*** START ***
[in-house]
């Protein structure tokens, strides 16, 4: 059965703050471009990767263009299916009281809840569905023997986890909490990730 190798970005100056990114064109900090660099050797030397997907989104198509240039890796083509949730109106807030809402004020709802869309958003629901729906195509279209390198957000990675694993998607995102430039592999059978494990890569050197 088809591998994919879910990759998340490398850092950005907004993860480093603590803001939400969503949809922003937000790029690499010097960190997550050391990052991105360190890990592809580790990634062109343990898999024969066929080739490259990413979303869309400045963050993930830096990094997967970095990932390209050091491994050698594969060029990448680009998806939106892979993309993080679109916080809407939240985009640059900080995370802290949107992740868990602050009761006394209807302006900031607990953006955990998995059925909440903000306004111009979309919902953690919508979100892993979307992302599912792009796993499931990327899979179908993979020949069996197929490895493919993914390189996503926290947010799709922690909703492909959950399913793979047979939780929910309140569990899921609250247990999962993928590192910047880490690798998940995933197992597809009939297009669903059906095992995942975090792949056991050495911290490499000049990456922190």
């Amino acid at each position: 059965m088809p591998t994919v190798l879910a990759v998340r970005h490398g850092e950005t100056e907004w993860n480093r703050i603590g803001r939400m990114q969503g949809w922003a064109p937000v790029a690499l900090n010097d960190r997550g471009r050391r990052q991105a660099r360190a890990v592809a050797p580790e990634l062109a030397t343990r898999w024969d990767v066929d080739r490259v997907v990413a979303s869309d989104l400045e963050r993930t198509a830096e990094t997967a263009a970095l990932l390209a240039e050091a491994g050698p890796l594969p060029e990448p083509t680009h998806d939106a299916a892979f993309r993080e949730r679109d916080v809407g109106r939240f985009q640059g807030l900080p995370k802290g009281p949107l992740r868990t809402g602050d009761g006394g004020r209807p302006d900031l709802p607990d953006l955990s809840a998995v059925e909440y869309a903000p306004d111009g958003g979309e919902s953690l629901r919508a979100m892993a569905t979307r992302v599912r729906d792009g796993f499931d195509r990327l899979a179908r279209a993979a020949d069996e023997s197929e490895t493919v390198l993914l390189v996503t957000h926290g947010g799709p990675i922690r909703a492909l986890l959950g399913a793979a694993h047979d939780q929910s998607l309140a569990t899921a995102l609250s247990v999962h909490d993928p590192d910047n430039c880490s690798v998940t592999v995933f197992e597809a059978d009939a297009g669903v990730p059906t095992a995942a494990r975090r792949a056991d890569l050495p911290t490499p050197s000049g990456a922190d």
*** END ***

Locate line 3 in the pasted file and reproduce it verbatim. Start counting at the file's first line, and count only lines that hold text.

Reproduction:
């Amino acid at each position: 059965m088809p591998t994919v190798l879910a990759v998340r970005h490398g850092e950005t100056e907004w993860n480093r703050i603590g803001r939400m990114q969503g949809w922003a064109p937000v790029a690499l900090n010097d960190r997550g471009r050391r990052q991105a660099r360190a890990v592809a050797p580790e990634l062109a030397t343990r898999w024969d990767v066929d080739r490259v997907v990413a979303s869309d989104l400045e963050r993930t198509a830096e990094t997967a263009a970095l990932l390209a240039e050091a491994g050698p890796l594969p060029e990448p083509t680009h998806d939106a299916a892979f993309r993080e949730r679109d916080v809407g109106r939240f985009q640059g807030l900080p995370k802290g009281p949107l992740r868990t809402g602050d009761g006394g004020r209807p302006d900031l709802p607990d953006l955990s809840a998995v059925e909440y869309a903000p306004d111009g958003g979309e919902s953690l629901r919508a979100m892993a569905t979307r992302v599912r729906d792009g796993f499931d195509r990327l899979a179908r279209a993979a020949d069996e023997s197929e490895t493919v390198l993914l390189v996503t957000h926290g947010g799709p990675i922690r909703a492909l986890l959950g399913a793979a694993h047979d939780q929910s998607l309140a569990t899921a995102l609250s247990v999962h909490d993928p590192d910047n430039c880490s690798v998940t592999v995933f197992e597809a059978d009939a297009g669903v990730p059906t095992a995942a494990r975090r792949a056991d890569l050495p911290t490499p050197s000049g990456a922190d």